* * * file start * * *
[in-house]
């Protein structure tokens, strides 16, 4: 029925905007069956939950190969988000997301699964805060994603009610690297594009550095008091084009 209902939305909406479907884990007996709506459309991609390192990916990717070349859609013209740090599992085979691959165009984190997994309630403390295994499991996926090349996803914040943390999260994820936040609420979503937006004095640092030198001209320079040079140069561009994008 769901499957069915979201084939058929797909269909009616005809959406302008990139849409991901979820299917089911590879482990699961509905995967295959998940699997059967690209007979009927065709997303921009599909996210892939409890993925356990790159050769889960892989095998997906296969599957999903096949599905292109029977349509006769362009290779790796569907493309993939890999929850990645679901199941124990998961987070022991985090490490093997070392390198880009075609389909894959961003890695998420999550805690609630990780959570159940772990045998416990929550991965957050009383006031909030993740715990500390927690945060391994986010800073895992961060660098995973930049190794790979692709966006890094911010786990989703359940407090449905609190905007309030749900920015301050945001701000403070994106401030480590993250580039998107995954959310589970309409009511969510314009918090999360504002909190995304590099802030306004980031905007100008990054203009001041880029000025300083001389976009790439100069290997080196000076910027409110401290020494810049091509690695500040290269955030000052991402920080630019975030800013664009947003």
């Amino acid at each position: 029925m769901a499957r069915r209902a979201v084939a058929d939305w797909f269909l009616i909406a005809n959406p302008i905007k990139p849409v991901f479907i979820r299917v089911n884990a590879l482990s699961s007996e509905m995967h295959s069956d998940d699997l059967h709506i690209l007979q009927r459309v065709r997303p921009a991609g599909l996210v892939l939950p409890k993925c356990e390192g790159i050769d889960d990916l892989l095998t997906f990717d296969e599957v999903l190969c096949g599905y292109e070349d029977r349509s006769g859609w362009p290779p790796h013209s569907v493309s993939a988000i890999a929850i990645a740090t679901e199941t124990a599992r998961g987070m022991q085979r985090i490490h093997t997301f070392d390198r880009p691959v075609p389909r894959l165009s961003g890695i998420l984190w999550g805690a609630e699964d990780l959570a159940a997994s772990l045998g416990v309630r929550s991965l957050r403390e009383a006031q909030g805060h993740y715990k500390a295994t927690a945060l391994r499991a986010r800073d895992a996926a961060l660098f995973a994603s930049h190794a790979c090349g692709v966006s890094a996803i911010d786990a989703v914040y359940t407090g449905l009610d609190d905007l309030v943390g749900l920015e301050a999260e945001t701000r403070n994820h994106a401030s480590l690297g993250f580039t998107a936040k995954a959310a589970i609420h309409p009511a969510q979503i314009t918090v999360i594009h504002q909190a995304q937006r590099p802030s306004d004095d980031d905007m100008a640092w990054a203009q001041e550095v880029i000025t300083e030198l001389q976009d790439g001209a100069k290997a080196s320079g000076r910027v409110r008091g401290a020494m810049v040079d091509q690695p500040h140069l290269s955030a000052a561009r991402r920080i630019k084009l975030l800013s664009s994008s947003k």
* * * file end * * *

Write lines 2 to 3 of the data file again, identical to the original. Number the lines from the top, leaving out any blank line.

């Protein structure tokens, strides 16, 4: 029925905007069956939950190969988000997301699964805060994603009610690297594009550095008091084009 209902939305909406479907884990007996709506459309991609390192990916990717070349859609013209740090599992085979691959165009984190997994309630403390295994499991996926090349996803914040943390999260994820936040609420979503937006004095640092030198001209320079040079140069561009994008 769901499957069915979201084939058929797909269909009616005809959406302008990139849409991901979820299917089911590879482990699961509905995967295959998940699997059967690209007979009927065709997303921009599909996210892939409890993925356990790159050769889960892989095998997906296969599957999903096949599905292109029977349509006769362009290779790796569907493309993939890999929850990645679901199941124990998961987070022991985090490490093997070392390198880009075609389909894959961003890695998420999550805690609630990780959570159940772990045998416990929550991965957050009383006031909030993740715990500390927690945060391994986010800073895992961060660098995973930049190794790979692709966006890094911010786990989703359940407090449905609190905007309030749900920015301050945001701000403070994106401030480590993250580039998107995954959310589970309409009511969510314009918090999360504002909190995304590099802030306004980031905007100008990054203009001041880029000025300083001389976009790439100069290997080196000076910027409110401290020494810049091509690695500040290269955030000052991402920080630019975030800013664009947003």
């Amino acid at each position: 029925m769901a499957r069915r209902a979201v084939a058929d939305w797909f269909l009616i909406a005809n959406p302008i905007k990139p849409v991901f479907i979820r299917v089911n884990a590879l482990s699961s007996e509905m995967h295959s069956d998940d699997l059967h709506i690209l007979q009927r459309v065709r997303p921009a991609g599909l996210v892939l939950p409890k993925c356990e390192g790159i050769d889960d990916l892989l095998t997906f990717d296969e599957v999903l190969c096949g599905y292109e070349d029977r349509s006769g859609w362009p290779p790796h013209s569907v493309s993939a988000i890999a929850i990645a740090t679901e199941t124990a599992r998961g987070m022991q085979r985090i490490h093997t997301f070392d390198r880009p691959v075609p389909r894959l165009s961003g890695i998420l984190w999550g805690a609630e699964d990780l959570a159940a997994s772990l045998g416990v309630r929550s991965l957050r403390e009383a006031q909030g805060h993740y715990k500390a295994t927690a945060l391994r499991a986010r800073d895992a996926a961060l660098f995973a994603s930049h190794a790979c090349g692709v966006s890094a996803i911010d786990a989703v914040y359940t407090g449905l009610d609190d905007l309030v943390g749900l920015e301050a999260e945001t701000r403070n994820h994106a401030s480590l690297g993250f580039t998107a936040k995954a959310a589970i609420h309409p009511a969510q979503i314009t918090v999360i594009h504002q909190a995304q937006r590099p802030s306004d004095d980031d905007m100008a640092w990054a203009q001041e550095v880029i000025t300083e030198l001389q976009d790439g001209a100069k290997a080196s320079g000076r910027v409110r008091g401290a020494m810049v040079d091509q690695p500040h140069l290269s955030a000052a561009r991402r920080i630019k084009l975030l800013s664009s994008s947003k």